How does Act I follow the requirement of a Shakespearean exposition?

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mstultz72 eNotes educator| Certified Educator

"Fit," you mean?

Act I presents the background information: Desdemona has eloped with Othello.  Roderigo is in love with Desdemona and has hired Iago to win her for him.  Iago is plotting revenge against Othello.  Brabantio is worried that he will lose his daughter to Othello.  The Duke, worried about the Turks, is planning to send his fleet to Cyprus.

Act I establishes Iago as the prime mover.  The villain dominates this play.  Iago is Janus, the two-faced god of doors: he opens and closes almost every scene.  He has more lines than Othello, and he will speak his evil intentions openly to Roderigo and us, the audience, through soliloquy.  So, Act I establishes the dramatic irony: we know Iago is evil, but no one else (except for the dim-witted Roderigo) does.

Act I also establishes the setting.  Venice, city of reason, stands in sharp contrast to the wild island of Cyprus.  Venice, the city of carnival, is where people where masks: Iago pretends to be Roderigo and Othello's friend.  Desdemona pretends to be a dutiful daughter.  Brabantio pretends to be an upstanding senator.  Othello pretends to be a civilized European.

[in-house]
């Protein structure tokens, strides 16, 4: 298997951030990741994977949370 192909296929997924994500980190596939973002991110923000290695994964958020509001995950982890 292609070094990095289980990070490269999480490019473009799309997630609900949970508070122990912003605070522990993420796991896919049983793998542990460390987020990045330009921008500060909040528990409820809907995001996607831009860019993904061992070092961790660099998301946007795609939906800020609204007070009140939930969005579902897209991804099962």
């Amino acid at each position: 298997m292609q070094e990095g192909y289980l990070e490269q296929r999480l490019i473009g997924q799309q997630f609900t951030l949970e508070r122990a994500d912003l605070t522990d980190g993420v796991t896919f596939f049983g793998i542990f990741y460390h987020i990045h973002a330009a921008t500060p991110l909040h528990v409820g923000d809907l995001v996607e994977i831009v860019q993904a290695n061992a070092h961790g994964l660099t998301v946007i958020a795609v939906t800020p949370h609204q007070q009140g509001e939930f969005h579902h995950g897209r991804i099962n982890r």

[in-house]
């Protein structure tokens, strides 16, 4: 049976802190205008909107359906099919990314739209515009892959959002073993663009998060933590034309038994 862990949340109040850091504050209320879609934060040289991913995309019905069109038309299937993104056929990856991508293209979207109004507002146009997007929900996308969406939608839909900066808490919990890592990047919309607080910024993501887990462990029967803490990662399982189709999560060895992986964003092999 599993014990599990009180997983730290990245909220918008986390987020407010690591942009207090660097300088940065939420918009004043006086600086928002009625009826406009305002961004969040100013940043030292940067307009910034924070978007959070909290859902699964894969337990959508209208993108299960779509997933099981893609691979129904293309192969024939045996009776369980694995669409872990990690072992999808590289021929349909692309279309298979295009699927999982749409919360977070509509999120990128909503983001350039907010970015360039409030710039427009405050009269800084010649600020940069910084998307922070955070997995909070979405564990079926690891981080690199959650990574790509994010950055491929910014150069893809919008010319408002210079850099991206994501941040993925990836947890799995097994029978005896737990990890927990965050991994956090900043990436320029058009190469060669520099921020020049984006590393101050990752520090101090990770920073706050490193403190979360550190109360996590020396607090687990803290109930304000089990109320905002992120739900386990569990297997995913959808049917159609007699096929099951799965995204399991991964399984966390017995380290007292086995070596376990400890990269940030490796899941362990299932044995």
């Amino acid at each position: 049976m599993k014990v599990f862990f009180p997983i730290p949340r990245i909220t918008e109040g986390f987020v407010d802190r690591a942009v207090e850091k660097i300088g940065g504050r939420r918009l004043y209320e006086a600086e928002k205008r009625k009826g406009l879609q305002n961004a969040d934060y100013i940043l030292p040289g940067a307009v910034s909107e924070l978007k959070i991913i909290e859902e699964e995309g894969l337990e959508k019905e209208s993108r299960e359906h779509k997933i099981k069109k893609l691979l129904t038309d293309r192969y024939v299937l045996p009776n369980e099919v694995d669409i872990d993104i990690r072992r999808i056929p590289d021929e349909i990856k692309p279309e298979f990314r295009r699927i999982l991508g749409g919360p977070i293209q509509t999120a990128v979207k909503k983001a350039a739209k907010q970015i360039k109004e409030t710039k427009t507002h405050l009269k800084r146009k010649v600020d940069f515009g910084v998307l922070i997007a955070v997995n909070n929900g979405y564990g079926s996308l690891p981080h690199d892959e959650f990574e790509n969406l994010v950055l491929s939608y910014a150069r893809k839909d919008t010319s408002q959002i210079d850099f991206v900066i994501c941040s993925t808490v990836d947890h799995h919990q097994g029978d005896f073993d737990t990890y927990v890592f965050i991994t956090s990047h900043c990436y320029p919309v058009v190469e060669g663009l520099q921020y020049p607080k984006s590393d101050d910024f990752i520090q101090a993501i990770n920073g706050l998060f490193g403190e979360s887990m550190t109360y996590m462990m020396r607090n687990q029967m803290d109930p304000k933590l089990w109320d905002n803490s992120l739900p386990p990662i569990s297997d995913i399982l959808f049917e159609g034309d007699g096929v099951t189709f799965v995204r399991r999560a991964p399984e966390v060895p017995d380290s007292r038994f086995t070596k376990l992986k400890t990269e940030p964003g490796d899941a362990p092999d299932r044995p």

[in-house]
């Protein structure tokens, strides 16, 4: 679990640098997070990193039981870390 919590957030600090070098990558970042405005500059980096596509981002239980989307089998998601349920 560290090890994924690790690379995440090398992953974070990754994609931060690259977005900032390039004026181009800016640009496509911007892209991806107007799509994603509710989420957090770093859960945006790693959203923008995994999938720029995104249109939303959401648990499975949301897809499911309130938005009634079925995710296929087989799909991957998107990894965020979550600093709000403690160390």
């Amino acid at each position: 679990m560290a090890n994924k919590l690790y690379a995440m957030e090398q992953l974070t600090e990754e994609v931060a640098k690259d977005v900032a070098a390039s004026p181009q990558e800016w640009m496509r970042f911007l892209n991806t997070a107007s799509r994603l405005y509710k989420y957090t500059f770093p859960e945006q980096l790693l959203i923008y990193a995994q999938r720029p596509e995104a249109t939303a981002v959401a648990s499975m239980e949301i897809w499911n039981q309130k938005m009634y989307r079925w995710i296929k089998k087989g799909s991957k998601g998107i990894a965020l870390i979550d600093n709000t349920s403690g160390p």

Act I sets the conflict of the play: Iago vs. Othello.  Othello wins in Act I, in Venice.  He has the Duke to play judge.  He publicly defeats Brabantio (and Iago).  Othello's voice rings eloquently in Act I.  All this will change once on Cypurs.  Igao will have more room to plot and maneuver on the island.  He will play upon everyone's vices, especially Othello's.  Othello's jealousy will rage, and he will lose his power of language and his woman.

Act I shows Desdemona as a rebellious daughter.  She will change in Acts II-V to become the paragon of virtue.  It's hard to believe it's the same character.